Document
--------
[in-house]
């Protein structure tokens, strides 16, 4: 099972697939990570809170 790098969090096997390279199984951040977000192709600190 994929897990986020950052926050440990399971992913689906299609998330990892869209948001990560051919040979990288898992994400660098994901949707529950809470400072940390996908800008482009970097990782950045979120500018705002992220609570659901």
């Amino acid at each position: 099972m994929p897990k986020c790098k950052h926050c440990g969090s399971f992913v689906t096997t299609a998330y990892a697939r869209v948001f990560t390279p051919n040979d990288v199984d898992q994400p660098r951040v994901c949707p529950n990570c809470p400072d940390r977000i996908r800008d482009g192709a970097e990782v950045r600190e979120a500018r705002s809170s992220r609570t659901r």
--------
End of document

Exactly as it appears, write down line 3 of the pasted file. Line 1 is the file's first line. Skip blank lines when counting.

């Amino acid at each position: 099972m994929p897990k986020c790098k950052h926050c440990g969090s399971f992913v689906t096997t299609a998330y990892a697939r869209v948001f990560t390279p051919n040979d990288v199984d898992q994400p660098r951040v994901c949707p529950n990570c809470p400072d940390r977000i996908r800008d482009g192709a970097e990782v950045r600190e979120a500018r705002s809170s992220r609570t659901r």